“My approach to the state is to bumble along following the path of least resistance, because there are too many other interesting things to do. Until now they have had the good courtesy to quietly steal my money without interrupting the quiet enjoyment of my evenings.”

    I really like the way you say this.

    This is exactly the problem with modern government: They take your money quietly, like thieves in the night. They try to make it easiest to just ignore the massive tax-and-spend scheme.

    This is something that I appreciate about living in Switzerland: We have to save up through the year, because taxes are not automatically withheld. Then we have to pay our tax bill in one painful lump sum. This makes people aware of taxes (except for the too-invisible VAT).

    Taxes should interrupt the quiet enjoyment of our evenings.

  • CaptDMO

    “Taxes should interrupt the quiet enjoyment of our evenings.”

    And “come due” about 1 week before elections of “public servants”, IF the (actual) taxpayers are afforded such an extravagance.

  • Tedd

    Mary:

    I firmly believe that one of the major things that keeps up the pressure against tax rises in the USA is that so many people have to file their own taxes, instead of the silent deduction at source without calculation or filing most people in the UK experience.

    I know very little of how the system works in the UK, and not much more about how it works in the U.S. But, here in Canada, I once knew a thirty-ish woman who was not aware that she paid income tax at all. This was an intelligent, reasonably well educated woman (a nurse), but she had never filed her own income tax forms. Her father did it for her. She genuinely did not know that she paid any income tax — had never examined her pay stub, had never discussed the calculation her father performed for her. She received a return of a portion of the deducted taxes each year, as many Canadians do, because of how the payroll deduction is calculated. She thought this was money the government gave her, gratis.

    Assuming this woman is not a unique case (and I have no reason to believe she is), there are two disturbing aspects to this, for anyone concerned about the growth of government and the rationality of tax systems. It suggests that a fantastic degree of ignorance about how it all works may not be uncommon. More disturbingly, it suggests that a not-insignificant portion of the population would be entirely comfortable with an arrangement were other people paid the entire cost of government, and even provided them with annual cash payments, even though they, themselves, lead a middle class life.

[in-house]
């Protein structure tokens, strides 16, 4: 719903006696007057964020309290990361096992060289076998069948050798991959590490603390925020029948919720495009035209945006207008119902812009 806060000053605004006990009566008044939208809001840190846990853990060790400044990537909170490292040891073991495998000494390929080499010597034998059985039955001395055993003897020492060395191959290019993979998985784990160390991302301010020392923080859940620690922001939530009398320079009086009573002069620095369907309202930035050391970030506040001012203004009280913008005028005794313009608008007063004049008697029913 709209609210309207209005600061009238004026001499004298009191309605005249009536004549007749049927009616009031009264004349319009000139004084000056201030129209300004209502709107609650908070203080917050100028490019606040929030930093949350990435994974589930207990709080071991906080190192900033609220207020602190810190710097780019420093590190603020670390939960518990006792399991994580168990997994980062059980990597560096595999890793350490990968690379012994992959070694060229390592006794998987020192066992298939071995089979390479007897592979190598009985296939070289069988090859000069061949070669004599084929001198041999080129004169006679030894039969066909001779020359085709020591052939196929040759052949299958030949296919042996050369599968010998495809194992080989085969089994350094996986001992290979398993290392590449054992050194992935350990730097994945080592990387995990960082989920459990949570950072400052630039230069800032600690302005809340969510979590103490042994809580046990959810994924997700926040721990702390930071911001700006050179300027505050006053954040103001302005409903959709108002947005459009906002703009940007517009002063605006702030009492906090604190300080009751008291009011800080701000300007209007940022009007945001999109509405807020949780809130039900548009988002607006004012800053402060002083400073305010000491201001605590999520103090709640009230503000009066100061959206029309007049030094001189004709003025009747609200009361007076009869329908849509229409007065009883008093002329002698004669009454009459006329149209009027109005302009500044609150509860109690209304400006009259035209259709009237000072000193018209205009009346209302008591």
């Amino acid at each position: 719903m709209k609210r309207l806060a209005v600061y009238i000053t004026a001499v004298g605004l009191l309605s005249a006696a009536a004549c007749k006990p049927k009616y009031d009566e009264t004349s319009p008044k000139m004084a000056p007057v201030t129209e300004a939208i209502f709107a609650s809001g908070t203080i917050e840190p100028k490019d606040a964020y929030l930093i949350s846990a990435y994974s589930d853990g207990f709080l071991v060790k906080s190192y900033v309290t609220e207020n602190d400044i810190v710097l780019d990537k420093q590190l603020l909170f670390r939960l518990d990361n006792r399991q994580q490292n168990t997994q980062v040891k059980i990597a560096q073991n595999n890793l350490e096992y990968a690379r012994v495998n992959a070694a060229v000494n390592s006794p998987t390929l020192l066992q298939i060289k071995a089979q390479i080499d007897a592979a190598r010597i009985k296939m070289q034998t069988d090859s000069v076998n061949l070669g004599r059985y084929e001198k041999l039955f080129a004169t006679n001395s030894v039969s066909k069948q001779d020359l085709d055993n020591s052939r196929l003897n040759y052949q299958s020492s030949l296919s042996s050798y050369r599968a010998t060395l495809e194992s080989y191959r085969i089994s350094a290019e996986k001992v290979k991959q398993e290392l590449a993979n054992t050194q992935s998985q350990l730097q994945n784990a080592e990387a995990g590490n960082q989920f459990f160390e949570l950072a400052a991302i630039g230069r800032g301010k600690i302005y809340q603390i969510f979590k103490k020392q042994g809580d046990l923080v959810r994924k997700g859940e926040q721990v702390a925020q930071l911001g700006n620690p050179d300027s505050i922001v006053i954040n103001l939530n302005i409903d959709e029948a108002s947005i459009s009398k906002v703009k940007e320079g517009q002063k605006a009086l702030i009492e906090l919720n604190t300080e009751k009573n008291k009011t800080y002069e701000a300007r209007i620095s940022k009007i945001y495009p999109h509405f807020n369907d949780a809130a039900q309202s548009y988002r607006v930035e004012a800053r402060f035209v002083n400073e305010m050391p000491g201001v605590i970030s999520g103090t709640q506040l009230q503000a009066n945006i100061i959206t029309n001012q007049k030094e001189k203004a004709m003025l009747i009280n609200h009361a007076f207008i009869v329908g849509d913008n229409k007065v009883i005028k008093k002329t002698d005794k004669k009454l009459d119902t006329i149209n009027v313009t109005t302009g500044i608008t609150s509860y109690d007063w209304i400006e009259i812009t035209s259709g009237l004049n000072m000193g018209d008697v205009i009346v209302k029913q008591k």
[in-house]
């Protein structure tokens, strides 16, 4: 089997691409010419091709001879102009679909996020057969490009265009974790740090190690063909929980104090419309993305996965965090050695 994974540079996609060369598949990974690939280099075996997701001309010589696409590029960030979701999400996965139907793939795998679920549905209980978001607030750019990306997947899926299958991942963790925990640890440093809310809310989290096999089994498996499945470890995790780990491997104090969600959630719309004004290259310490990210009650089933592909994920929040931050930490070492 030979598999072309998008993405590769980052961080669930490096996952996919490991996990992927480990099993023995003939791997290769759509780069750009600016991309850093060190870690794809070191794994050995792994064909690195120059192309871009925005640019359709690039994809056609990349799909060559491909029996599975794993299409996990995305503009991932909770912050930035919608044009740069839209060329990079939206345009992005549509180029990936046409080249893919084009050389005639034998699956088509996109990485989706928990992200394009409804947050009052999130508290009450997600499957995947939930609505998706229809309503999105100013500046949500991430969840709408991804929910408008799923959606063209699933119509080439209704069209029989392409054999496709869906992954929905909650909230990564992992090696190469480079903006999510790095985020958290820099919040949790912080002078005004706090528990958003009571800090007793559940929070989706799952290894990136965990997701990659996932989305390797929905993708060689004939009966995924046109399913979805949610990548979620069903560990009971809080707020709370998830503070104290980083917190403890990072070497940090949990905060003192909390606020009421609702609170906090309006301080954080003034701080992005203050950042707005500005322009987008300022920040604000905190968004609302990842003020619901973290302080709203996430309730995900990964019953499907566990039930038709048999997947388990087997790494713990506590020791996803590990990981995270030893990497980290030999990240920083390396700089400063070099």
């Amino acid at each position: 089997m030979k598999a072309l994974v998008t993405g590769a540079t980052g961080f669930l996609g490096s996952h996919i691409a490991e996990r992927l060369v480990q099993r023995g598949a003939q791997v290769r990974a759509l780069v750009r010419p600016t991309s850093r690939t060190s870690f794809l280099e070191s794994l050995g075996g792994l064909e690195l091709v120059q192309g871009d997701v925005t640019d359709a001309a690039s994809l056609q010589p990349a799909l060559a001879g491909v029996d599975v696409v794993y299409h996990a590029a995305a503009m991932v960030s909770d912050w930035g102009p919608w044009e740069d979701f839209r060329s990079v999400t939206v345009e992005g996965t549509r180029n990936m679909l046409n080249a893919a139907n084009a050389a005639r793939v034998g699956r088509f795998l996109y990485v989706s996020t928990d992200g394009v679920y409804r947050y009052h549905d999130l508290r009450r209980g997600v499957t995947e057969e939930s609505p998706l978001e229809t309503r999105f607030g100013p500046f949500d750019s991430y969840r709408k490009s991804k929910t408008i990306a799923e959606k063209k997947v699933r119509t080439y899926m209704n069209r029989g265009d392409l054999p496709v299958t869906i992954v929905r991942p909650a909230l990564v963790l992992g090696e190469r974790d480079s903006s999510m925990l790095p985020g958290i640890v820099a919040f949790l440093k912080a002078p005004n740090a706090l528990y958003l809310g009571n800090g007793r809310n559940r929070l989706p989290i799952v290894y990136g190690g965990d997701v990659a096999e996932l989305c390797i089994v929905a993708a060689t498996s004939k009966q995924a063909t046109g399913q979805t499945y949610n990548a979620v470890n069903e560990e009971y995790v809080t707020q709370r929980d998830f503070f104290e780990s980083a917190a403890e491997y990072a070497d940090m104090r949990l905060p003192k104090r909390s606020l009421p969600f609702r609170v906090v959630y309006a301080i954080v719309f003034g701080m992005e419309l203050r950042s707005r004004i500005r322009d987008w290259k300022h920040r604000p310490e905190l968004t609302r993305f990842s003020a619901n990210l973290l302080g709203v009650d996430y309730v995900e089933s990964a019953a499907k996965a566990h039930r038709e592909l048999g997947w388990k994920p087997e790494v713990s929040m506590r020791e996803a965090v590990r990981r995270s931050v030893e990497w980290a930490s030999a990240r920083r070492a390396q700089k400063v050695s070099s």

• Dave Walker

    I admit, the requirement to register and do a self-assessment has me perplexed.

    I’m a disinterested party here, as I don’t (and for societal reasons, can’t) have children, but it seems very odd to me that HMRC needs to require parents to do a self-assessment tax return, as HMRC should already know how much they earn – after all, they already tax them on it, and for those who are self-employed or company directors, it may lead to them having to file multiple self-assessment tax returns each year.

    The winners in all this, of course, are the private accountants; I expect many parents will need to engage the services of one to complete their tax return for them, on the grounds that it’s too complicated a document for them to do by themselves…

  • Laird

    Tedd, that is what passes for “an intelligent, reasonably educated” person in Canada? And here I thought we had troubles!

  • Mr Ed

    Tedd, Laird: ‘educated’ may be the problem, I believe that the roots of that verb are Latin ‘ex’ ‘out of’ and ‘ducere’ ‘to lead’ (cf. ‘Il Duce’) hence to be educated is to be lead out of (ignorance), whereas to be learned ‘doctus’ might imply finding out for oneself.

    Who ran the education?

  • I’m not sure it has anything to do with education either way, but rather with practical incentives – where the outlook Tedd describes is the result of the perverse kind of practical incentives.

  • Tedd

    Mr. Ed:

    You’re right, I meant “educated” in the very limited sense of having academic credentials beyond high school (which the majority of people in her age group do not have), not of having any profound knowledge or understanding. Perhaps “schooled” would have been a better word.

  • bradley13

    “I firmly believe that one of the major things that keeps up the pressure against tax rises in the USA is that so many people have to file their own taxes”

    Perhaps. However, taxes are withheld from your pay in the US, and most lower- and middle-class people get a refund when they file. They do not have the pain of actually directly *paying* their taxes. For that matter, many low-income people receive a refund that is actually greater than the total of the taxes they paid. This so-called “earned income credit” is a strange form of hidden welfare. Alternatively, vote-buying: people who receive this will never vote for a simplification of the tax-system, because any sensible system would eliminate such payments.

  • Surellin

    One minute, the mother gets the benefit but the high earner must pay back? Assuming they are not one and the same person, that sounds like the basis of a terrible comedy.